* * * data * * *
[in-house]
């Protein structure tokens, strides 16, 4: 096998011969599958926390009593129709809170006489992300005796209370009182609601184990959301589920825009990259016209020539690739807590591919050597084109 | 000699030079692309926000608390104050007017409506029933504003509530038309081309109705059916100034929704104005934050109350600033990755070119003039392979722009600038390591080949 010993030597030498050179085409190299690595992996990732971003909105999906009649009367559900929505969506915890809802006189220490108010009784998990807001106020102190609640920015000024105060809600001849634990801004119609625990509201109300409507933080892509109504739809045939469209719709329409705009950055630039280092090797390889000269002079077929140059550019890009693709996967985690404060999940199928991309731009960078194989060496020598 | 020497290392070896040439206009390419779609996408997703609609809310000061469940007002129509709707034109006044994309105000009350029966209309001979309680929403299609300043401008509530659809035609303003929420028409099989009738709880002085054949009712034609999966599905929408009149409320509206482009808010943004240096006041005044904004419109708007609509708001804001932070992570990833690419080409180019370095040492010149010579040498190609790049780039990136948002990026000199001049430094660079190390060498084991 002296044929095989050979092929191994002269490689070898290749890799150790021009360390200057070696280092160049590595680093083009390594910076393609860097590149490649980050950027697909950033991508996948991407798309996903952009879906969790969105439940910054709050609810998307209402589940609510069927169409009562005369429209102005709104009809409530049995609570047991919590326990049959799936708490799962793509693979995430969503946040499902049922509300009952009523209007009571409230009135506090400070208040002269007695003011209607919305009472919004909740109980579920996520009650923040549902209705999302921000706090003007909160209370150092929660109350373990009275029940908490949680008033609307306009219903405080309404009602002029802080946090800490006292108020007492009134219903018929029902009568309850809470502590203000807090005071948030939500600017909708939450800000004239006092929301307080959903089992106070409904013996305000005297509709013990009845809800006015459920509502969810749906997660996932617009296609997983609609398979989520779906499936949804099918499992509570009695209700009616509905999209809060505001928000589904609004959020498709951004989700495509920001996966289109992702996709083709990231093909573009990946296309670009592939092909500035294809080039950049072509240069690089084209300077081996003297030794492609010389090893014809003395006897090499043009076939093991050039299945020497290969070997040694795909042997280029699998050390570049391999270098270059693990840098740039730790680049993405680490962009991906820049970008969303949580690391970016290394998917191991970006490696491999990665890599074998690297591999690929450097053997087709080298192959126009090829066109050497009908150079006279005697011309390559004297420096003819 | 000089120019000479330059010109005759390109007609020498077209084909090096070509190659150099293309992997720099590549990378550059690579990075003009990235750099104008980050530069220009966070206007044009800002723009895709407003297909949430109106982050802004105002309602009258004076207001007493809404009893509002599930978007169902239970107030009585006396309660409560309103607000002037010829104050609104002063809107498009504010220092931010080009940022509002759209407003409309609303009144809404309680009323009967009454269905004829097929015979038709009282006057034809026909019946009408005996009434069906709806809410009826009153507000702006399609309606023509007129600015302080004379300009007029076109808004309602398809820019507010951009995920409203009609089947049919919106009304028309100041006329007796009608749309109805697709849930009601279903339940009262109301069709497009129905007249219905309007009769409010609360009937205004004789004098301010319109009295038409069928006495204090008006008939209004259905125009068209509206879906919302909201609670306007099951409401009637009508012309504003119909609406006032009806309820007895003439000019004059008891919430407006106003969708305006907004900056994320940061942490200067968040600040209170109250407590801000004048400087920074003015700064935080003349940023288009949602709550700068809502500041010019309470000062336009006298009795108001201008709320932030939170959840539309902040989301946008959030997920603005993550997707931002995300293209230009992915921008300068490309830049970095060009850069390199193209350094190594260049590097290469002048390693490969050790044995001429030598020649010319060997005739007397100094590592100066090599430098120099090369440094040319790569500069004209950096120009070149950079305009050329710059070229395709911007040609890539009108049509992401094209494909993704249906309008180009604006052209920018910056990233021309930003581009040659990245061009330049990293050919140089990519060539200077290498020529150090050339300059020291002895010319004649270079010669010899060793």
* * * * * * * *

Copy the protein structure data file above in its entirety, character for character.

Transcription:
[in-house]
């Protein structure tokens, strides 16, 4: 096998011969599958926390009593129709809170006489992300005796209370009182609601184990959301589920825009990259016209020539690739807590591919050597084109 | 000699030079692309926000608390104050007017409506029933504003509530038309081309109705059916100034929704104005934050109350600033990755070119003039392979722009600038390591080949 010993030597030498050179085409190299690595992996990732971003909105999906009649009367559900929505969506915890809802006189220490108010009784998990807001106020102190609640920015000024105060809600001849634990801004119609625990509201109300409507933080892509109504739809045939469209719709329409705009950055630039280092090797390889000269002079077929140059550019890009693709996967985690404060999940199928991309731009960078194989060496020598 | 020497290392070896040439206009390419779609996408997703609609809310000061469940007002129509709707034109006044994309105000009350029966209309001979309680929403299609300043401008509530659809035609303003929420028409099989009738709880002085054949009712034609999966599905929408009149409320509206482009808010943004240096006041005044904004419109708007609509708001804001932070992570990833690419080409180019370095040492010149010579040498190609790049780039990136948002990026000199001049430094660079190390060498084991 002296044929095989050979092929191994002269490689070898290749890799150790021009360390200057070696280092160049590595680093083009390594910076393609860097590149490649980050950027697909950033991508996948991407798309996903952009879906969790969105439940910054709050609810998307209402589940609510069927169409009562005369429209102005709104009809409530049995609570047991919590326990049959799936708490799962793509693979995430969503946040499902049922509300009952009523209007009571409230009135506090400070208040002269007695003011209607919305009472919004909740109980579920996520009650923040549902209705999302921000706090003007909160209370150092929660109350373990009275029940908490949680008033609307306009219903405080309404009602002029802080946090800490006292108020007492009134219903018929029902009568309850809470502590203000807090005071948030939500600017909708939450800000004239006092929301307080959903089992106070409904013996305000005297509709013990009845809800006015459920509502969810749906997660996932617009296609997983609609398979989520779906499936949804099918499992509570009695209700009616509905999209809060505001928000589904609004959020498709951004989700495509920001996966289109992702996709083709990231093909573009990946296309670009592939092909500035294809080039950049072509240069690089084209300077081996003297030794492609010389090893014809003395006897090499043009076939093991050039299945020497290969070997040694795909042997280029699998050390570049391999270098270059693990840098740039730790680049993405680490962009991906820049970008969303949580690391970016290394998917191991970006490696491999990665890599074998690297591999690929450097053997087709080298192959126009090829066109050497009908150079006279005697011309390559004297420096003819 | 000089120019000479330059010109005759390109007609020498077209084909090096070509190659150099293309992997720099590549990378550059690579990075003009990235750099104008980050530069220009966070206007044009800002723009895709407003297909949430109106982050802004105002309602009258004076207001007493809404009893509002599930978007169902239970107030009585006396309660409560309103607000002037010829104050609104002063809107498009504010220092931010080009940022509002759209407003409309609303009144809404309680009323009967009454269905004829097929015979038709009282006057034809026909019946009408005996009434069906709806809410009826009153507000702006399609309606023509007129600015302080004379300009007029076109808004309602398809820019507010951009995920409203009609089947049919919106009304028309100041006329007796009608749309109805697709849930009601279903339940009262109301069709497009129905007249219905309007009769409010609360009937205004004789004098301010319109009295038409069928006495204090008006008939209004259905125009068209509206879906919302909201609670306007099951409401009637009508012309504003119909609406006032009806309820007895003439000019004059008891919430407006106003969708305006907004900056994320940061942490200067968040600040209170109250407590801000004048400087920074003015700064935080003349940023288009949602709550700068809502500041010019309470000062336009006298009795108001201008709320932030939170959840539309902040989301946008959030997920603005993550997707931002995300293209230009992915921008300068490309830049970095060009850069390199193209350094190594260049590097290469002048390693490969050790044995001429030598020649010319060997005739007397100094590592100066090599430098120099090369440094040319790569500069004209950096120009070149950079305009050329710059070229395709911007040609890539009108049509992401094209494909993704249906309008180009604006052209920018910056990233021309930003581009040659990245061009330049990293050919140089990519060539200077290498020529150090050339300059020291002895010319004649270079010669010899060793």